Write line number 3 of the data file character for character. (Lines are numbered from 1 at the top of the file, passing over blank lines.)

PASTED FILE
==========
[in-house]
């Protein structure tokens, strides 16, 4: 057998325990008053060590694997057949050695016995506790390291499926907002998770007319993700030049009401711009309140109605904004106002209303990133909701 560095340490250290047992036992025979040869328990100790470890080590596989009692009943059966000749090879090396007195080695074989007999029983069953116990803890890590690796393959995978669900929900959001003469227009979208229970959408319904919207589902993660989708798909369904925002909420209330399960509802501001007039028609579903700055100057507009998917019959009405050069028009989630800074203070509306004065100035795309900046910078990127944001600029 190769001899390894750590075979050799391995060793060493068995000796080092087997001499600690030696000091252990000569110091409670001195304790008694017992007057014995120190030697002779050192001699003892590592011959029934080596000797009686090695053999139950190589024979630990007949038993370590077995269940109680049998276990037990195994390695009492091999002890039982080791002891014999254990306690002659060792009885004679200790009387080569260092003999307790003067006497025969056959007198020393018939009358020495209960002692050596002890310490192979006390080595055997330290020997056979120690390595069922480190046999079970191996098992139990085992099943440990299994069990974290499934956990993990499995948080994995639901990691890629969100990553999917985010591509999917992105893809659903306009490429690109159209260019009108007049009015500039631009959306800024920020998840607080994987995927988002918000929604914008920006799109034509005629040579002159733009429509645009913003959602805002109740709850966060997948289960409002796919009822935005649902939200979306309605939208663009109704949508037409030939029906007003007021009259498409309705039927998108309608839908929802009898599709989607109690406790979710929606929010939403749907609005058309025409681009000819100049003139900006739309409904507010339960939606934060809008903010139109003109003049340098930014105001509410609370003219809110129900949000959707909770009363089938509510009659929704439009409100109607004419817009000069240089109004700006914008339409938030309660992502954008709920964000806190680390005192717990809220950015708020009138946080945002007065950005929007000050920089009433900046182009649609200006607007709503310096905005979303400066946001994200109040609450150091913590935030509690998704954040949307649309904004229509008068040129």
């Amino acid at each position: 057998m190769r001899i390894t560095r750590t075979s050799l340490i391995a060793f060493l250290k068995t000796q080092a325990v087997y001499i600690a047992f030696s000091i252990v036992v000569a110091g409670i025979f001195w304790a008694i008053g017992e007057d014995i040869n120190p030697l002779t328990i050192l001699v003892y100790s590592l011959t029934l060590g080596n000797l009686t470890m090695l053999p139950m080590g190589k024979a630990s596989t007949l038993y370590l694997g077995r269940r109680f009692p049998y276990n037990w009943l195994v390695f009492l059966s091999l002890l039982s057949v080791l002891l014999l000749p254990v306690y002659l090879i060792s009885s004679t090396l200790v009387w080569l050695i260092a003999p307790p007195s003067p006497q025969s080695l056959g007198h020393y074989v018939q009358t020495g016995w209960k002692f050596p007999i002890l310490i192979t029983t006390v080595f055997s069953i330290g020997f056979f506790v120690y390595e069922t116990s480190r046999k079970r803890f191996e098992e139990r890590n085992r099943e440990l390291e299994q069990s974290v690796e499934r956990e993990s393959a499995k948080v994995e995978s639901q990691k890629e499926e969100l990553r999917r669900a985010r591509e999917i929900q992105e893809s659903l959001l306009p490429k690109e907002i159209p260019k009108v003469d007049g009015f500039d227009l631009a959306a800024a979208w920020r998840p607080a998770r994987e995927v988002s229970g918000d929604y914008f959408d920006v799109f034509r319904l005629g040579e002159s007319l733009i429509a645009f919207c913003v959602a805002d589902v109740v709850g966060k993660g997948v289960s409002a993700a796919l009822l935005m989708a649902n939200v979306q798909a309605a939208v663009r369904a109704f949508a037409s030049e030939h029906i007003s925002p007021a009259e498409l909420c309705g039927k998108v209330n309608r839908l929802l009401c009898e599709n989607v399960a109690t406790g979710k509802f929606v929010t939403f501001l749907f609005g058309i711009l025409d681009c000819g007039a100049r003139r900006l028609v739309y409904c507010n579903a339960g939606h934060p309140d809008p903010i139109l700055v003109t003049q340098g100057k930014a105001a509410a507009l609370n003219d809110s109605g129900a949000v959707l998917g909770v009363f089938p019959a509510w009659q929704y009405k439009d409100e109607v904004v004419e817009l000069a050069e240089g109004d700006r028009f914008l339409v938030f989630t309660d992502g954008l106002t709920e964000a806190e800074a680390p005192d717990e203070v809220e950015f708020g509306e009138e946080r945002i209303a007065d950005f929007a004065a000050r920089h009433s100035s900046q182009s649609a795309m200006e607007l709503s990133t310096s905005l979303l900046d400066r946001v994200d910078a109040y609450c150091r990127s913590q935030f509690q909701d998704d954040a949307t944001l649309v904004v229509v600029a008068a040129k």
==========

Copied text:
């Amino acid at each position: 057998m190769r001899i390894t560095r750590t075979s050799l340490i391995a060793f060493l250290k068995t000796q080092a325990v087997y001499i600690a047992f030696s000091i252990v036992v000569a110091g409670i025979f001195w304790a008694i008053g017992e007057d014995i040869n120190p030697l002779t328990i050192l001699v003892y100790s590592l011959t029934l060590g080596n000797l009686t470890m090695l053999p139950m080590g190589k024979a630990s596989t007949l038993y370590l694997g077995r269940r109680f009692p049998y276990n037990w009943l195994v390695f009492l059966s091999l002890l039982s057949v080791l002891l014999l000749p254990v306690y002659l090879i060792s009885s004679t090396l200790v009387w080569l050695i260092a003999p307790p007195s003067p006497q025969s080695l056959g007198h020393y074989v018939q009358t020495g016995w209960k002692f050596p007999i002890l310490i192979t029983t006390v080595f055997s069953i330290g020997f056979f506790v120690y390595e069922t116990s480190r046999k079970r803890f191996e098992e139990r890590n085992r099943e440990l390291e299994q069990s974290v690796e499934r956990e993990s393959a499995k948080v994995e995978s639901q990691k890629e499926e969100l990553r999917r669900a985010r591509e999917i929900q992105e893809s659903l959001l306009p490429k690109e907002i159209p260019k009108v003469d007049g009015f500039d227009l631009a959306a800024a979208w920020r998840p607080a998770r994987e995927v988002s229970g918000d929604y914008f959408d920006v799109f034509r319904l005629g040579e002159s007319l733009i429509a645009f919207c913003v959602a805002d589902v109740v709850g966060k993660g997948v289960s409002a993700a796919l009822l935005m989708a649902n939200v979306q798909a309605a939208v663009r369904a109704f949508a037409s030049e030939h029906i007003s925002p007021a009259e498409l909420c309705g039927k998108v209330n309608r839908l929802l009401c009898e599709n989607v399960a109690t406790g979710k509802f929606v929010t939403f501001l749907f609005g058309i711009l025409d681009c000819g007039a100049r003139r900006l028609v739309y409904c507010n579903a339960g939606h934060p309140d809008p903010i139109l700055v003109t003049q340098g100057k930014a105001a509410a507009l609370n003219d809110s109605g129900a949000v959707l998917g909770v009363f089938p019959a509510w009659q929704y009405k439009d409100e109607v904004v004419e817009l000069a050069e240089g109004d700006r028009f914008l339409v938030f989630t309660d992502g954008l106002t709920e964000a806190e800074a680390p005192d717990e203070v809220e950015f708020g509306e009138e946080r945002i209303a007065d950005f929007a004065a000050r920089h009433s100035s900046q182009s649609a795309m200006e607007l709503s990133t310096s905005l979303l900046d400066r946001v994200d910078a109040y609450c150091r990127s913590q935030f509690q909701d998704d954040a949307t944001l649309v904004v229509v600029a008068a040129k």